Guess what? There are a few more garden chores to do right now. Yes, I know it’s officially winter, and you may even have a fresh layer of snow on the ground. But while you’re not actively planting, growing, maintaining, and harvesting at the moment, there are some secondary (but equally important) chores to stay on top of. Here’s a quick list to help your egg nogged-and-sugar-cookies brain stay focused — but remember to always defer to recommendations from your trusted local garden experts.
Prune with a purpose. If you’re bored and just itching to get out into the garden with your pruners, don’t do it simply to keep busy. Always prune with a purpose, especially this time of year. Remove dead limbs that can fall during stiff winter winds, and trim up your evergreen shrubs and deciduous trees — it’s perfect timing, as you’re better able to see your tree’s form without any leaves obscuring the view. Any perennials that have gone through a freeze and are looking sad can get a cut-back, too.
Maintain your lawnmower. This is one of those chores we often forget to do, then when it’s time for the first lawn-mowing in the spring, we run into problems. Clean and repair your mower parts, and drain the gas out, as any gas left in over the winter can clog your mower’s fuel lines. If you decide to leave gas in, simply start your mower twice a month through the winter to keep the fuel lines open.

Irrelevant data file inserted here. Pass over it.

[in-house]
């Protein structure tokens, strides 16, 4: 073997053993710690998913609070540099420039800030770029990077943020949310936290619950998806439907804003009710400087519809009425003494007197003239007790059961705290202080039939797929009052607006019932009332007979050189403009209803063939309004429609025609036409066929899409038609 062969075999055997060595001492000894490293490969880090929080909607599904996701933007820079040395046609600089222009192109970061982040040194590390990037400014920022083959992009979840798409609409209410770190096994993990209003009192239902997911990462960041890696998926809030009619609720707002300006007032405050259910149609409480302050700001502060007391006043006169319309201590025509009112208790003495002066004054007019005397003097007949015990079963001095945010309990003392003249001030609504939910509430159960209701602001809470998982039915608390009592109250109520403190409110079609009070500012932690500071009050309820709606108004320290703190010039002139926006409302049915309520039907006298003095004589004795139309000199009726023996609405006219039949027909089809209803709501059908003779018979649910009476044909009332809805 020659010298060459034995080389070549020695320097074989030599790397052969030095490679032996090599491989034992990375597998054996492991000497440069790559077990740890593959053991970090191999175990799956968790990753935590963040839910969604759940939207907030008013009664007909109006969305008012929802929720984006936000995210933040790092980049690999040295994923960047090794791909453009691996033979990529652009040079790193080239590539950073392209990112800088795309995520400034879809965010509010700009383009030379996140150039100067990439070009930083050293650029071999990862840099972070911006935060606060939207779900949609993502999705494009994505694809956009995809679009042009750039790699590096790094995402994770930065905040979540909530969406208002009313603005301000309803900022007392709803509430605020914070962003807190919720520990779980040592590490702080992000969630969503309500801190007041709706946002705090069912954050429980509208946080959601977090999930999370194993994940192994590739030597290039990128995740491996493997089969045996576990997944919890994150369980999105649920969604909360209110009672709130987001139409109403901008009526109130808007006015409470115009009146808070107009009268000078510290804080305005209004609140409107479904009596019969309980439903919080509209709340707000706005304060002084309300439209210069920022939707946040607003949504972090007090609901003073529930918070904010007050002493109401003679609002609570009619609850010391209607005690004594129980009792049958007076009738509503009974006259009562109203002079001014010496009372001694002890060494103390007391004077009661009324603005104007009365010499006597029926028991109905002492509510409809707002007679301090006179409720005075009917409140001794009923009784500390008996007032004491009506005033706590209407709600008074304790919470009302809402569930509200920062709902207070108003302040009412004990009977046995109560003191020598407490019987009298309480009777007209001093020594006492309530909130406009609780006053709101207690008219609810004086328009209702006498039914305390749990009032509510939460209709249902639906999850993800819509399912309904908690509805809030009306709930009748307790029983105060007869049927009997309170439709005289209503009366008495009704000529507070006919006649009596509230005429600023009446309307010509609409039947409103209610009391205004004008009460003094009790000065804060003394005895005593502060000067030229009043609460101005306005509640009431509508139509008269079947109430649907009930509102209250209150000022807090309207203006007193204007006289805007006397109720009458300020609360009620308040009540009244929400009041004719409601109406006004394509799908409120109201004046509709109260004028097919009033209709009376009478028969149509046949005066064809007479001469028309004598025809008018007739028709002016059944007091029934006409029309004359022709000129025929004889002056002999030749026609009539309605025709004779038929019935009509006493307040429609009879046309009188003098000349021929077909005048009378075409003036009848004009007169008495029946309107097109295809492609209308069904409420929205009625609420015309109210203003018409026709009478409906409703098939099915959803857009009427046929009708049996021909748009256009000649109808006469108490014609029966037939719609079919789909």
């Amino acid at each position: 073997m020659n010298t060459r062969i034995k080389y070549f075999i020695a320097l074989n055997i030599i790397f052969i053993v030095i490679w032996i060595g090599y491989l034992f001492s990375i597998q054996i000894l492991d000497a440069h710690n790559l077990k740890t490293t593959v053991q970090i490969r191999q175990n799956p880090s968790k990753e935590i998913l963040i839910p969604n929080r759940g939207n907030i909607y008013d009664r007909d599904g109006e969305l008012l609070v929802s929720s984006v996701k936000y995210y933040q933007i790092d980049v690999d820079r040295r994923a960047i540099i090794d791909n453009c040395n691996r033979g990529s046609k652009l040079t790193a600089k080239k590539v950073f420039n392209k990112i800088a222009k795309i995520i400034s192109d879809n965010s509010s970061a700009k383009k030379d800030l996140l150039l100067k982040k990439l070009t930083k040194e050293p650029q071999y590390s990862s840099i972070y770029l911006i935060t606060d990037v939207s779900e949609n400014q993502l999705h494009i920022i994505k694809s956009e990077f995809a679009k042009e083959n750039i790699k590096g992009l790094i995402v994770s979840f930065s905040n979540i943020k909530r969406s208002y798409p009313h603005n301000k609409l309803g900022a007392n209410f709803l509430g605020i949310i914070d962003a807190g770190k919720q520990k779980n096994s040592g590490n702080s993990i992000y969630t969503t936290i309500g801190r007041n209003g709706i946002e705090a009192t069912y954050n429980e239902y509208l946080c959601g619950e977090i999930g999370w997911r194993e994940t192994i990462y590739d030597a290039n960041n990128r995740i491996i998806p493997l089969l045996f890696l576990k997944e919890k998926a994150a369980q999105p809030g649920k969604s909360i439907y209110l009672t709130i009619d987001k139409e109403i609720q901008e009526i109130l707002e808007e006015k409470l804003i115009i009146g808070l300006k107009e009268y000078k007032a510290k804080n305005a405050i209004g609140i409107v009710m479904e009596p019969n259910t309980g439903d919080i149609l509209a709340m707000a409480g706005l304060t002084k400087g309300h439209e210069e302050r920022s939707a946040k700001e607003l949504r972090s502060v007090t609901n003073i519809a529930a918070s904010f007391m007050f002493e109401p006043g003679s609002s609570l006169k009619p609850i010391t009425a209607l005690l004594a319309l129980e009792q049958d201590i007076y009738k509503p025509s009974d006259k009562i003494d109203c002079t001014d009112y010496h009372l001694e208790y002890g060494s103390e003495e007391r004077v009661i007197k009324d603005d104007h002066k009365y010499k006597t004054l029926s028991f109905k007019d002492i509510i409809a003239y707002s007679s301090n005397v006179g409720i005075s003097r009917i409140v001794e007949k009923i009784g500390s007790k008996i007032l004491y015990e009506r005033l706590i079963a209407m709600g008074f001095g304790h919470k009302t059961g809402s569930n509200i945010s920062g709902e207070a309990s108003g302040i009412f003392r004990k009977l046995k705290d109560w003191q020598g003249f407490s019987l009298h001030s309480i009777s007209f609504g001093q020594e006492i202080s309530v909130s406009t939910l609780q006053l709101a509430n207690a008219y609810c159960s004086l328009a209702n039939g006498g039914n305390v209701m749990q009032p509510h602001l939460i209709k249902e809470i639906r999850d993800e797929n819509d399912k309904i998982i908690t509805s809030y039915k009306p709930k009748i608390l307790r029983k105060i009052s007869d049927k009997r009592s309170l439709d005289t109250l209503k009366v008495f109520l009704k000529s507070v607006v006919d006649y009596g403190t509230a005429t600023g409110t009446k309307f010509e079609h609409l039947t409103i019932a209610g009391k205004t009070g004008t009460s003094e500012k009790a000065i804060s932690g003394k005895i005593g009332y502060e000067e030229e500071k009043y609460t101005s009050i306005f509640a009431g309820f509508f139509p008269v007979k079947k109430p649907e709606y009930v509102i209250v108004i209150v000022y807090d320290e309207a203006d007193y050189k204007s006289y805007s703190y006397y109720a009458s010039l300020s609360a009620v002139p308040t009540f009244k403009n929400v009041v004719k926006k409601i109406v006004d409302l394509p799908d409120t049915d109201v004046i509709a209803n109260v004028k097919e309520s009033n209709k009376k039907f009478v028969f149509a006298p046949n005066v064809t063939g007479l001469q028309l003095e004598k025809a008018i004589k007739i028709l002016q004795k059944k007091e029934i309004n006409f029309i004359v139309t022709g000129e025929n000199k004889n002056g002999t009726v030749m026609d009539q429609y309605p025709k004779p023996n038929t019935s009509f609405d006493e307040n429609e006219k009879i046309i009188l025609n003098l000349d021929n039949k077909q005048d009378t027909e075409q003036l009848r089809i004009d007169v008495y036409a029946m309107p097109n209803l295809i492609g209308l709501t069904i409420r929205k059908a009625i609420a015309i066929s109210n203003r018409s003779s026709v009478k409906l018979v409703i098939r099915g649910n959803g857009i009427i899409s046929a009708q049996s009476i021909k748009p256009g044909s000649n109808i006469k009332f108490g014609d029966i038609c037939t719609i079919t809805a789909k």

Remove dead leaves. Have you seen those social media memes that urge you to leave your leaves on the lawn over the winter to provide cover for bugs and such? Forget it. In theory, it’s true — if your lawn is a forest floor. But it’s not, and leaving dead leaves over the winter can create disease issues, so plan to get outside, rake those leaves up, and toss ‘em into the compost pile.
Complete a final cleanup. Trust me, I get it — you’re warm and cozy inside and the last thing you want to do is go outside and clean up your garden. It’s a thankless task until you arrive at next spring and your garden is messy. Remove cages, containers, and non-permanent trellises, then clean, repair and store. Now you’ve got a clean slate for next year.
Remove and store your hoses. Another decidedly not-fun task. But guess what’s less fun? A broken water spigot. Remove all of your hoses from the spigots, drain the water out of them, and hang them up in the shed or garage for the winter. Done and done.
Clean and store garden tools. This is a perfect time to take stock of your tools and get them ready for the next season of hard work. Clean, sharpen, repair, and store — and make notes about what tools need replacing.